Air Force Tech Sgt. John Chapman Will Be Awarded The Medal Of Honor In August

Code Red News

Air Force Technical Sgt. John Chapman will be posthumously awarded the Medal of Honor in a ceremony at the White House on Aug. 22, Task & Purpose has learned.


President Donald Trump will present the award to Chapman's wife Valerie Nessel, along with his family.

"Sergeant Chapman’s heroic actions, at the cost of his life, are credited with saving the lives of his teammates," the White House said in a statement announcing the ceremony.

Chapman will receive the nation's highest honor for valor for his actions on March 4, 2002 on a peak in Afghanistan known as Takur Ghar, where he and a team of Navy SEALs attempted to establish an observation post during Operation Anaconda.

Air Force Tech. Sgt. John A. Chapman will be posthumously awarded the Medal of Honor. Chapman, a combat controller, will be the 19th Airman awarded the Medal of Honor since the Department of the Air Force was established in 1947. He will be the first Airman recognized with the medal for heroic actions occurring after the Vietnam War.Dept. Of Defense

Before they landed, Chapman and the team came under heavy enemy fire from al Qaeda fighters, which led Navy SEAL Neil Roberts to fall from the back of the aircraft. The team later mounted a rescue operation for Roberts, in which Chapman and SEAL Team Leader Britt Slabinski paired up to clear a series of bunkers on the mountaintop.

Chapman personally shot and killed at least two enemy fighters shortly after his insertion, alongside "Slab," who engaged multiple enemy positions and cleared a small bunker. Amid withering fire and after Chapman was wounded and presumed dead, the SEALs evacuated the peak.

Meanwhile, Chapman remained behind and regained consciousness. Now alone, he continued to fire on enemy positions and engaged in hand-to-hand combat. And when a quick reaction force helicopter was heard, he provided covering fire until he was struck twice in the chest and killed.

Slabinski received the Medal of Honor for his action during the battle in May. Chapman's award is an upgrade from the Air Force Cross, which he received in 2003.

"Tech. Sgt. John Chapman earned America’s highest military award, the Medal of Honor, for the actions he performed to save fellow Americans on a mountain in Afghanistan more than 16 years ago," Secretary of the Air Force Heather Wilson said in a statement. "He will forever be an example of what it means to be one of America’s best and bravest Airmen."

This will be the first Medal of Honor presented to a member of the Air Force since the Vietnam War.

Tech. Sgt. John A. Chapman, shown at the rank of Senior Airman, will be the 19th Airman awarded the Medal of Honor since the Department of the Air Force was established in 1947.Dept. Of Defense

Pearl Harbor survivor Lauren Bruner attends the dual interment of fellow USS Arizona survivors John D. Anderson, boatswain's mate 2nd class, and Clarendon R. Hetrick, seaman 1st class, at the USS Arizona Memorial in Pearl Harbor, Hawaii, as part of the 75th anniversary of the attacks on Pearl Harbor. (U.S. Navy/Petty Officer 2nd Class Somers Steelman)

Just before 8 a.m. on a Sunday morning 78 years ago, Lauren Bruner was preparing for church services and a date that would follow with a girl he'd met outside his Navy base.

The 21-year-old sailor was stationed as a fire controlman aboard the U.S. battleship USS Arizona, overseeing the vessel's .50-caliber guns.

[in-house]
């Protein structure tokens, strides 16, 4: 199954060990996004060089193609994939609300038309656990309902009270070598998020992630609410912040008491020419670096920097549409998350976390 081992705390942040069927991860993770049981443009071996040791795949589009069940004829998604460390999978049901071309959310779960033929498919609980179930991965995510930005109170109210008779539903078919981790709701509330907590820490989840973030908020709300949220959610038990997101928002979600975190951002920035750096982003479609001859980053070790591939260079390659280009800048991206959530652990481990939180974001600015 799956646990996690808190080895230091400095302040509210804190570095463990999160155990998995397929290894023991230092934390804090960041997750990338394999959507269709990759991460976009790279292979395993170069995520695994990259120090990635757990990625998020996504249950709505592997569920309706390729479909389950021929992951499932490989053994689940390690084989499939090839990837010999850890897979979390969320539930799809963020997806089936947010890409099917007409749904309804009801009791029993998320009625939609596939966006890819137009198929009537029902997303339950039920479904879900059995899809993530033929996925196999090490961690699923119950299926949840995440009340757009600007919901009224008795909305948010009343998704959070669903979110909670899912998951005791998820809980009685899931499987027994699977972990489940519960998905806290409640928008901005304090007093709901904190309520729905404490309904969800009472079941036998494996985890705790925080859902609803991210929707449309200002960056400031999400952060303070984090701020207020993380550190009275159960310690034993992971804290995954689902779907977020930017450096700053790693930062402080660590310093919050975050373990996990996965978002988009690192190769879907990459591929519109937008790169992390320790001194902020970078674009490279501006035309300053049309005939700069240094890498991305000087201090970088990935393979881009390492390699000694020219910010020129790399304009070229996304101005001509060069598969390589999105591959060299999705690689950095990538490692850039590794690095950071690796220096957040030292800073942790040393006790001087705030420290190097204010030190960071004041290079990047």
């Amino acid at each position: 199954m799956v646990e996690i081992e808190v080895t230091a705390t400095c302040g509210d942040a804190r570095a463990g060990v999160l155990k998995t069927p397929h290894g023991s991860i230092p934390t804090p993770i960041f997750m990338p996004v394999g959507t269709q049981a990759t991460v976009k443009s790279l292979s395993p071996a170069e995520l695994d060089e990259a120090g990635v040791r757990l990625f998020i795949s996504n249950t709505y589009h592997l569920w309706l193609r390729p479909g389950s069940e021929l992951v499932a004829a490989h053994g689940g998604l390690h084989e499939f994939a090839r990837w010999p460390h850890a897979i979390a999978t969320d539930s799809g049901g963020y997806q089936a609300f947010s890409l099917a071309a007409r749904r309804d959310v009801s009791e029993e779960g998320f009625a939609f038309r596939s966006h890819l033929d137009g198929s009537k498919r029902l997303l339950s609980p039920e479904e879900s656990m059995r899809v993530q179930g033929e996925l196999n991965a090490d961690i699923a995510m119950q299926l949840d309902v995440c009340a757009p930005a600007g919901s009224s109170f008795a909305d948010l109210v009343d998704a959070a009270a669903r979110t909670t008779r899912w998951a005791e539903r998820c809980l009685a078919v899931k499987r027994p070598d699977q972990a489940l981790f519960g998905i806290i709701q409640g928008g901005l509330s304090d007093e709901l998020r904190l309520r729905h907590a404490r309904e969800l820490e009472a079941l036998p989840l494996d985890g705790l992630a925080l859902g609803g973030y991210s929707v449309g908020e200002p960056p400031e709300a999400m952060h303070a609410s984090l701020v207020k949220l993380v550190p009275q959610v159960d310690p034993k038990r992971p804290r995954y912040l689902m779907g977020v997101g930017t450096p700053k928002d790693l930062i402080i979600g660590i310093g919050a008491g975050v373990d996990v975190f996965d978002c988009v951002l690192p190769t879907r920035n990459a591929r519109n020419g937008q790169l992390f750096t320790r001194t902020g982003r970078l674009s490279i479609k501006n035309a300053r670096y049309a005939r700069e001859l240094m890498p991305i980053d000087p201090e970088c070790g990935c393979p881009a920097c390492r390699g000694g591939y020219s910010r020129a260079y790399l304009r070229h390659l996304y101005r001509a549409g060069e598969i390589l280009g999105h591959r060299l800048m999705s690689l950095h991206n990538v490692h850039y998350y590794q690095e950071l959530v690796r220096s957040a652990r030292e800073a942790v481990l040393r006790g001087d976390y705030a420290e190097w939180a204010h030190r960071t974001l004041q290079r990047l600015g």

Then alarms rang out. A Japanese plane had bombed the ship in a surprise attack.

It took only nine minutes for the Arizona to sink after the first bomb hit. Bruner was struck by gunfire while trying to flee the inferno that consumed the ship, the second-to-last man to escape the explosion that killed 1,177, including his best friend; 335 survived.

More than 70% of Bruner's body was burned. He was hospitalized for weeks.

Now, nearly eight decades after that fateful day, Bruner's ashes will be delivered to the sea that cradled his fallen comrades, stored in an urn inside the battleship's wreckage.

Read More Show Less
Joshua Kaleb Watson (Facebook via Business Insider)

Editor's Note: This article originally appeared on Business Insider.

Joshua Kaleb Watson has been identified as one of the victims of a shooting at the Naval Air Station Pensacola, CBS News reported.

The 23-year-old Alabama native and Naval Academy graduate was named to the Academy's prestigious Commandant's and Dean's lists, and also competed on the rifle team, Alabama's WTVY reported.

Read More Show Less
Mohammed Saeed Alshamrani (Courtesy photo)

PENSACOLA, Fla. (Reuters) - The Saudi airman accused of killing three people at a U.S. Navy base in Florida appeared to have posted criticism of U.S. wars and quoted slain al Qaeda leader Osama bin Laden on social media hours before the shooting spree, according to a group that monitors online extremism.

Federal investigators have not disclosed any motive behind the attack, which unfolded at dawn on Friday when the Saudi national is said to have began firing a handgun inside a classroom at the Naval Air Station Pensacola.

Read More Show Less
Saudi air force Second Lt. Mohammed Saeed al-Shamrani (NBC News)

The Saudi military officer who shot and killed 3 people at Naval Air Station Pensacola on Friday reportedly hosted a "dinner party" the week before the attack "to watch videos of mass shootings," the Associated Press reports, citing an unnamed U.S. official.

Read More Show Less
Soldiers from the 3d U.S. Infantry Regiment (The Old Guard) hold folded flags before military funeral honors. (U.S. Army/Elizabeth Fraser)

The Minnesota National Guard has released the names of the three soldiers killed in Thursday's helicopter crash.

Read More Show Less